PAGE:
The gardenia, a native of China, was cultivated for more than a thousand yearsago Planter John Ellis released the lovely flowering tree to colonial America in 1761, after an Asian trip. Named for his buddy, Dr. Garden, a Charleston physician, the blossom became a favorite for corsages due to its intense fragrance. Performing best in U.S. Department of Agriculture plant hardiness zones 8 to 11, the large, white blossoms of this gardenia are accentuated by the contrasting dark-green leaves.
Cultivars of the most commonly grown species (Gardenia jasminoides) typically bloom in the summer, although a few varieties begin in the spring and continue to fall. A good illustration of the latter, “Veitchii,” often called the “everblooming” gardenia, is the oldest variety, but still believed to be the most dependable bloomer. “Kimura Shikazaki,” also known as “Four Seasons,” has all of “Veitchii’s” features except marginally less scent. Two corsage gardenias, “Mystery” and “August Beauty,” blossom heavily in May and June, followed by another flowering in late summer to early fall. “Kleim’s Hardy” bears profuse blossoms, with a heady fragrance, in early summer. All climb on sun-loving evergreen shrubs, typically reaching the 4- to 6-foot range.
To Expand a Gardenia’s Season
Diligent care can result in a longer blooming season to get a gardenia. If the shrubs receive adequate heat and light, most will bloom from May until the warm weather ends. They do best in well-drained, rich, acidic soil. Do not plant gardenias too near other plants; they resent having their roots disturbed. Mid-March is an optimum feeding time to market future blooms. Give your gardenias an acid liquid fertilizer, fish emulsion or blood meal. Water them regularly, particularly when utilizing drip irrigation. As blooms fade or turn brown, remove them to stimulate more booming.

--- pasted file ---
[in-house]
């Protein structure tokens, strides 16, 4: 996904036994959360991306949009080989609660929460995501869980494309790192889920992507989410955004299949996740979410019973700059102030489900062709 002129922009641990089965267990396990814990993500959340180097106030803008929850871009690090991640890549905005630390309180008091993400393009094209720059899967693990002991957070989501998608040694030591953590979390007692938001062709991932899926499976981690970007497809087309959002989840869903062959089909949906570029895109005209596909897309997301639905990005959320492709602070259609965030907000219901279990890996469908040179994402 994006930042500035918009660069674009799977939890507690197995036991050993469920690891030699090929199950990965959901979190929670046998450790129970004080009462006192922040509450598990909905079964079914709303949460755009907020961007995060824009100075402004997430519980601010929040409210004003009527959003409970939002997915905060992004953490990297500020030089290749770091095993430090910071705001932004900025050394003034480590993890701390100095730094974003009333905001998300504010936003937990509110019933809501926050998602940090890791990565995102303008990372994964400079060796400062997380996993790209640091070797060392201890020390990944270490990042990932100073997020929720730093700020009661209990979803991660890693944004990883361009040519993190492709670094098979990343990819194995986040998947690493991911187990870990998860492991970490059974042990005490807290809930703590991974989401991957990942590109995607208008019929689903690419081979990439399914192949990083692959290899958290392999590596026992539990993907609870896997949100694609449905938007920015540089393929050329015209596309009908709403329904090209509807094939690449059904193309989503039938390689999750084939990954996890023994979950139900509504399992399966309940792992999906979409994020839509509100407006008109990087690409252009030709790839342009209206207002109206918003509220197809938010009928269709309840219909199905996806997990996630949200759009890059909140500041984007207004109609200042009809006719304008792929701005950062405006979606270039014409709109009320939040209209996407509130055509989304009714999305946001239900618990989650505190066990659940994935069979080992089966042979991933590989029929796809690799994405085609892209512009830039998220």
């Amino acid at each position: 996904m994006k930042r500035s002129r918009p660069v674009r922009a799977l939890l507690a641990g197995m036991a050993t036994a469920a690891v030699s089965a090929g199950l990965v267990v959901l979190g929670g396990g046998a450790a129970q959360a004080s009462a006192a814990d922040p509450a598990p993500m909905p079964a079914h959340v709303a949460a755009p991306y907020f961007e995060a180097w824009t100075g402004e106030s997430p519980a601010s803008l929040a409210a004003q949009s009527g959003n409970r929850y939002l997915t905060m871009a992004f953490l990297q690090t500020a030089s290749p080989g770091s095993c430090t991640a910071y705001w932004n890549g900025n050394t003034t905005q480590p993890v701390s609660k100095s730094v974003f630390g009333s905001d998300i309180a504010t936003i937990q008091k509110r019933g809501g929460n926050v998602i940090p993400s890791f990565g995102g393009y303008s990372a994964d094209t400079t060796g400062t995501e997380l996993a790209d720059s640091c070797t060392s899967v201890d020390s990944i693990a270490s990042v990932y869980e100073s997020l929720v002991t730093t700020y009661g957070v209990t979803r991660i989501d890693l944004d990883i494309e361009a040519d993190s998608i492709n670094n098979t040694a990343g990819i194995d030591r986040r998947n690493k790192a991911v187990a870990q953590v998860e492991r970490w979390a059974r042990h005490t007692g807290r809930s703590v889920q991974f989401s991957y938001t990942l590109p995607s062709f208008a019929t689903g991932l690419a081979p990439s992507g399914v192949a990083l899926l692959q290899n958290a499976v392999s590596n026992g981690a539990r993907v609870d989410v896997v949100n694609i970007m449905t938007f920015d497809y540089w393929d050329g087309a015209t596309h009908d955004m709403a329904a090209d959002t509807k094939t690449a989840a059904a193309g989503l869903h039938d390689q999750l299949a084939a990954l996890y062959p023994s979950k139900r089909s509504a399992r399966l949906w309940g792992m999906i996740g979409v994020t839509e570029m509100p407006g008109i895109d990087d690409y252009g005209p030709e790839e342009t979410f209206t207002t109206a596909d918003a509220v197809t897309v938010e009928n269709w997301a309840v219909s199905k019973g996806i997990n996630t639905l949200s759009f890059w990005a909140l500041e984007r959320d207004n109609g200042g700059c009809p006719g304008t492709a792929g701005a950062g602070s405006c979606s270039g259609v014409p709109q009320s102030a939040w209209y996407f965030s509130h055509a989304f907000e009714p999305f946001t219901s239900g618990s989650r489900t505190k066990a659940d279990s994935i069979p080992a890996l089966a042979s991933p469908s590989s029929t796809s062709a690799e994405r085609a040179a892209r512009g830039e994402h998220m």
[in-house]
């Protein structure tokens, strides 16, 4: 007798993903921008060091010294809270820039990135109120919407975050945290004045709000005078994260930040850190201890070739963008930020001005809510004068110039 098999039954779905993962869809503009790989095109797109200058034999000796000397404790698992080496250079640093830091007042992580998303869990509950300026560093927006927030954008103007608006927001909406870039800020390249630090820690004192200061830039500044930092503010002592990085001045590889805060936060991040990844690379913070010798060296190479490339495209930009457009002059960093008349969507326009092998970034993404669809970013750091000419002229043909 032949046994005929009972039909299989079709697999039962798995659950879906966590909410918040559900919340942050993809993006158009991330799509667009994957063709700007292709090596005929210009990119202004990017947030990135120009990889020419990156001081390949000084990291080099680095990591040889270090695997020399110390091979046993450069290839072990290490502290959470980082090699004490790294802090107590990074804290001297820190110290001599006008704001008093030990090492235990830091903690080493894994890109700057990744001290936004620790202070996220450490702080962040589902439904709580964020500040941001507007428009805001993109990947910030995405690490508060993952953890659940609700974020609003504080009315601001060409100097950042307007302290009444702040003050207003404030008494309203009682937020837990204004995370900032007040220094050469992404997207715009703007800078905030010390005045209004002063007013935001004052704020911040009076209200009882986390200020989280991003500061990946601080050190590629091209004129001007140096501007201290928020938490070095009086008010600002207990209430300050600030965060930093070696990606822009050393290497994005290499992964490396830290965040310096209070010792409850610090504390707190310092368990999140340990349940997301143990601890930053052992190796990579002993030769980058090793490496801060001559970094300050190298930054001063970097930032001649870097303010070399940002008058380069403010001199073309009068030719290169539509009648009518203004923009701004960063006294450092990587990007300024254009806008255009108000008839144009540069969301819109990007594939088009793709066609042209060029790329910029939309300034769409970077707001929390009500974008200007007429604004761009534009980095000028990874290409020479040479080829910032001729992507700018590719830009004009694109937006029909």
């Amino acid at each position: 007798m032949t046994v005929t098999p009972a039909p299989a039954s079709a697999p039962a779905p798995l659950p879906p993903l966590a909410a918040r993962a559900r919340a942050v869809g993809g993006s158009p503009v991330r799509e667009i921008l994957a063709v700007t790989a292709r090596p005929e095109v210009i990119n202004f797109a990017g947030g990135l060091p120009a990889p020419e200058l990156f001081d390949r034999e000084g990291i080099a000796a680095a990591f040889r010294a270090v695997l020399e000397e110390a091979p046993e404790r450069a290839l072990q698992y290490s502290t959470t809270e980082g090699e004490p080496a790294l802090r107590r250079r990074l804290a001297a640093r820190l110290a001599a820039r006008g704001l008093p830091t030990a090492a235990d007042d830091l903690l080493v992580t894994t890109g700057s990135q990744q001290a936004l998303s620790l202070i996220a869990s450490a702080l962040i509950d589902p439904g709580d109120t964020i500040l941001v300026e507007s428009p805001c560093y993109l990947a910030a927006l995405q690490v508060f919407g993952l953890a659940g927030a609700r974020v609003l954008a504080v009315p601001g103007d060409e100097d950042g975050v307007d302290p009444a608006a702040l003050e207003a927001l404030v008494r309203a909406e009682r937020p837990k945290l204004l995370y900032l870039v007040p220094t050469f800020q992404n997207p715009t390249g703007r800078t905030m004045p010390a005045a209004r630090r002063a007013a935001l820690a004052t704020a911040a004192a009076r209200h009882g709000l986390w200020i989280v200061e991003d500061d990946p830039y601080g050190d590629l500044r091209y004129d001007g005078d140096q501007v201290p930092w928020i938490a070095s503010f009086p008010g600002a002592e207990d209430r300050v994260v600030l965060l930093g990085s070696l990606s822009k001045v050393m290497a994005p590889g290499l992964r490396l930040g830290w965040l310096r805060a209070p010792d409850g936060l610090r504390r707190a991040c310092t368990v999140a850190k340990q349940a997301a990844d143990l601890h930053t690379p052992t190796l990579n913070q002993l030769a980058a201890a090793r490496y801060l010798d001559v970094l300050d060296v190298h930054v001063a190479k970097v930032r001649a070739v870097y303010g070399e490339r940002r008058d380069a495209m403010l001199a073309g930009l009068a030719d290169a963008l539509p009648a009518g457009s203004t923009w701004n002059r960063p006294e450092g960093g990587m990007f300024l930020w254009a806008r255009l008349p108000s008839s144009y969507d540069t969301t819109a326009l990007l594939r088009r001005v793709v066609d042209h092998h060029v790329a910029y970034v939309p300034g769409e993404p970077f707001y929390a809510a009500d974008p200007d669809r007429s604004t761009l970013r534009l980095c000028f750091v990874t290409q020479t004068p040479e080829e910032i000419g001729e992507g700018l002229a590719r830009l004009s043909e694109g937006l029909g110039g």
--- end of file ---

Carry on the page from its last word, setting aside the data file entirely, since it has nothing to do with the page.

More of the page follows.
Yet another gardenia species (G. thunbergia) thrives in USDA zones 9 and 10. This winter-blooming tree, that can grow to 12 feet, is much less specific about soil conditions than G. jasminoides however cannot tolerate frost. With age, it reveals more vigor and blossoms more profusely. Some of the prominent G. jasminoides cultivars come grafted to G. thunbergia rootstock, believed to enable them better absorption of soil nutrients to create larger blooms. Varieties such as “Vietchii” and “Mystery” can continue to blossom in the winter, if the weather stays warm.
Blooming gardenias are a versatile addition to several landscaping plans. One petite variety (G. jasminoides “Radicans”), which doesn’t exceed 12 inches high, excels as a ground cover. Gardenias make decent container plants, either on a patio or inside in a brightly lit southern window. Clipping a specimen gardenia into a topiary is even possible. To enjoy the flowers’ lovely fragrance, plant gardenias close to outdoor living spaces. Moon gardens, which includes plants with white flowers or silvery foliage planted to catch the moonlight on summer nights, often comprise gardenias for their shimmer, as well as their perfume.